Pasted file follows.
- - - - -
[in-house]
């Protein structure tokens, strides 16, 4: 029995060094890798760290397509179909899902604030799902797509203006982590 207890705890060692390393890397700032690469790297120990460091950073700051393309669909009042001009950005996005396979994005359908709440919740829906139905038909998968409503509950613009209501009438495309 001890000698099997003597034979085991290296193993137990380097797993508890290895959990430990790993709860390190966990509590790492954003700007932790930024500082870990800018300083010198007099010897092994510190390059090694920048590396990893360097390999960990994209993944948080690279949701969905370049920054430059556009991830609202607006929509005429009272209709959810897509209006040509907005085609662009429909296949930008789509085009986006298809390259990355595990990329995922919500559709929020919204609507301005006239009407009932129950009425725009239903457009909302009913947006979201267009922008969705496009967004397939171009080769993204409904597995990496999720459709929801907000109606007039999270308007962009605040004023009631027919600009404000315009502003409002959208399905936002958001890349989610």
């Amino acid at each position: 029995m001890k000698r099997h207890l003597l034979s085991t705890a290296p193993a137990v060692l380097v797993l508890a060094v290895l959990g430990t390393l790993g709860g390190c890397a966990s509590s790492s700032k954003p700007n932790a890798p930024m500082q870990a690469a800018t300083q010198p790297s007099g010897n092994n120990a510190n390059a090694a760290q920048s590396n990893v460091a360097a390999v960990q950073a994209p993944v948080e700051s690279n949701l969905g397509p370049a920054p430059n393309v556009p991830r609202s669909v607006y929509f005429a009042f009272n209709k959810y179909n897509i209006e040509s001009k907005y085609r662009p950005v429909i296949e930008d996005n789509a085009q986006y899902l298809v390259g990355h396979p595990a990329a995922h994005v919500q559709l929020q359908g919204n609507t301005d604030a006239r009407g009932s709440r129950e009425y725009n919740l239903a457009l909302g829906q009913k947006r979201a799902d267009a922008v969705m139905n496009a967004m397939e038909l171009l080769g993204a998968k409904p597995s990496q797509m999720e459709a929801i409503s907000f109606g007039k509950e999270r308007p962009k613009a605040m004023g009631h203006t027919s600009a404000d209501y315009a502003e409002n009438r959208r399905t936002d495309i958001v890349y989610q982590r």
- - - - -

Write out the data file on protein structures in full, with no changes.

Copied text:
[in-house]
């Protein structure tokens, strides 16, 4: 029995060094890798760290397509179909899902604030799902797509203006982590 207890705890060692390393890397700032690469790297120990460091950073700051393309669909009042001009950005996005396979994005359908709440919740829906139905038909998968409503509950613009209501009438495309 001890000698099997003597034979085991290296193993137990380097797993508890290895959990430990790993709860390190966990509590790492954003700007932790930024500082870990800018300083010198007099010897092994510190390059090694920048590396990893360097390999960990994209993944948080690279949701969905370049920054430059556009991830609202607006929509005429009272209709959810897509209006040509907005085609662009429909296949930008789509085009986006298809390259990355595990990329995922919500559709929020919204609507301005006239009407009932129950009425725009239903457009909302009913947006979201267009922008969705496009967004397939171009080769993204409904597995990496999720459709929801907000109606007039999270308007962009605040004023009631027919600009404000315009502003409002959208399905936002958001890349989610």
């Amino acid at each position: 029995m001890k000698r099997h207890l003597l034979s085991t705890a290296p193993a137990v060692l380097v797993l508890a060094v290895l959990g430990t390393l790993g709860g390190c890397a966990s509590s790492s700032k954003p700007n932790a890798p930024m500082q870990a690469a800018t300083q010198p790297s007099g010897n092994n120990a510190n390059a090694a760290q920048s590396n990893v460091a360097a390999v960990q950073a994209p993944v948080e700051s690279n949701l969905g397509p370049a920054p430059n393309v556009p991830r609202s669909v607006y929509f005429a009042f009272n209709k959810y179909n897509i209006e040509s001009k907005y085609r662009p950005v429909i296949e930008d996005n789509a085009q986006y899902l298809v390259g990355h396979p595990a990329a995922h994005v919500q559709l929020q359908g919204n609507t301005d604030a006239r009407g009932s709440r129950e009425y725009n919740l239903a457009l909302g829906q009913k947006r979201a799902d267009a922008v969705m139905n496009a967004m397939e038909l171009l080769g993204a998968k409904p597995s990496q797509m999720e459709a929801i409503s907000f109606g007039k509950e999270r308007p962009k613009a605040m004023g009631h203006t027919s600009a404000d209501y315009a502003e409002n009438r959208r399905t936002d495309i958001v890349y989610q982590r």